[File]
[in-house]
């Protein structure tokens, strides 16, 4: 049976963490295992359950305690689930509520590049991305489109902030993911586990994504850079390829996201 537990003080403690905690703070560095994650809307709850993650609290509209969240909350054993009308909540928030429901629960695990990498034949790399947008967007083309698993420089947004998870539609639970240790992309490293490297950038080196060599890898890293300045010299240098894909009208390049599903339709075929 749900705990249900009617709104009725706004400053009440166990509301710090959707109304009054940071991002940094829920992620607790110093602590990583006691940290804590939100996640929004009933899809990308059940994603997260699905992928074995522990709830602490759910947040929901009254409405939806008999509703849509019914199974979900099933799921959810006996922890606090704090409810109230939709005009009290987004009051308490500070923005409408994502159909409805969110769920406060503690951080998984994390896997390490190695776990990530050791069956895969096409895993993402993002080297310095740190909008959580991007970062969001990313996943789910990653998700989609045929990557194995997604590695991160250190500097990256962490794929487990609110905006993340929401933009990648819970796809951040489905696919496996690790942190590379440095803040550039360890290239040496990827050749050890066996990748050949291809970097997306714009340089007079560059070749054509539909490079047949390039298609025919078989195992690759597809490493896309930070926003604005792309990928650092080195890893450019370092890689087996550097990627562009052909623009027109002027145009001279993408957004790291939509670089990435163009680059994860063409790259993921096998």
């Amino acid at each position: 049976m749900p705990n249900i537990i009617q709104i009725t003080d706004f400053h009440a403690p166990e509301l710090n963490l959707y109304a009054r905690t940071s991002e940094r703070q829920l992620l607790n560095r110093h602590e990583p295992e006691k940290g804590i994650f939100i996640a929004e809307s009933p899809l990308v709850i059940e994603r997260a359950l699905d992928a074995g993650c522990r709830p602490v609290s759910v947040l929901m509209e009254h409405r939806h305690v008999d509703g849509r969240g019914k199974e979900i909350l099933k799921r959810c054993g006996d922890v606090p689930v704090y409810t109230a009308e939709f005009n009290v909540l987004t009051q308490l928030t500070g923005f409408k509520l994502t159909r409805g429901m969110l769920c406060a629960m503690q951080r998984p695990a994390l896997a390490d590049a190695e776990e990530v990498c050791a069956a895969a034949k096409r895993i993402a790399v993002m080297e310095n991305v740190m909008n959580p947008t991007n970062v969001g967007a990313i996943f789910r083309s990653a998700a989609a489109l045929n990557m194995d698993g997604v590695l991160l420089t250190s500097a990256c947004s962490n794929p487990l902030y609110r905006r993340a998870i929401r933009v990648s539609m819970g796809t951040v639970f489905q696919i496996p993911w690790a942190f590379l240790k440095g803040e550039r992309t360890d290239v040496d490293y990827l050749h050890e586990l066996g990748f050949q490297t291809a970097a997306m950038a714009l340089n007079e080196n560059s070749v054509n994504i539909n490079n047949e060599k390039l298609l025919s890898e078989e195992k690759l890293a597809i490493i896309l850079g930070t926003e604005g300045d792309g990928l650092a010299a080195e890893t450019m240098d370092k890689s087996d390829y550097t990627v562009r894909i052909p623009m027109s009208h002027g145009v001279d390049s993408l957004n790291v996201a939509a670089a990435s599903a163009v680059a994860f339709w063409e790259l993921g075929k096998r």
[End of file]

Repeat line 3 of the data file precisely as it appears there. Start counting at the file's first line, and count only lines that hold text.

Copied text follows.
């Amino acid at each position: 049976m749900p705990n249900i537990i009617q709104i009725t003080d706004f400053h009440a403690p166990e509301l710090n963490l959707y109304a009054r905690t940071s991002e940094r703070q829920l992620l607790n560095r110093h602590e990583p295992e006691k940290g804590i994650f939100i996640a929004e809307s009933p899809l990308v709850i059940e994603r997260a359950l699905d992928a074995g993650c522990r709830p602490v609290s759910v947040l929901m509209e009254h409405r939806h305690v008999d509703g849509r969240g019914k199974e979900i909350l099933k799921r959810c054993g006996d922890v606090p689930v704090y409810t109230a009308e939709f005009n009290v909540l987004t009051q308490l928030t500070g923005f409408k509520l994502t159909r409805g429901m969110l769920c406060a629960m503690q951080r998984p695990a994390l896997a390490d590049a190695e776990e990530v990498c050791a069956a895969a034949k096409r895993i993402a790399v993002m080297e310095n991305v740190m909008n959580p947008t991007n970062v969001g967007a990313i996943f789910r083309s990653a998700a989609a489109l045929n990557m194995d698993g997604v590695l991160l420089t250190s500097a990256c947004s962490n794929p487990l902030y609110r905006r993340a998870i929401r933009v990648s539609m819970g796809t951040v639970f489905q696919i496996p993911w690790a942190f590379l240790k440095g803040e550039r992309t360890d290239v040496d490293y990827l050749h050890e586990l066996g990748f050949q490297t291809a970097a997306m950038a714009l340089n007079e080196n560059s070749v054509n994504i539909n490079n047949e060599k390039l298609l025919s890898e078989e195992k690759l890293a597809i490493i896309l850079g930070t926003e604005g300045d792309g990928l650092a010299a080195e890893t450019m240098d370092k890689s087996d390829y550097t990627v562009r894909i052909p623009m027109s009208h002027g145009v001279d390049s993408l957004n790291v996201a939509a670089a990435s599903a163009v680059a994860f339709w063409e790259l993921g075929k096998r």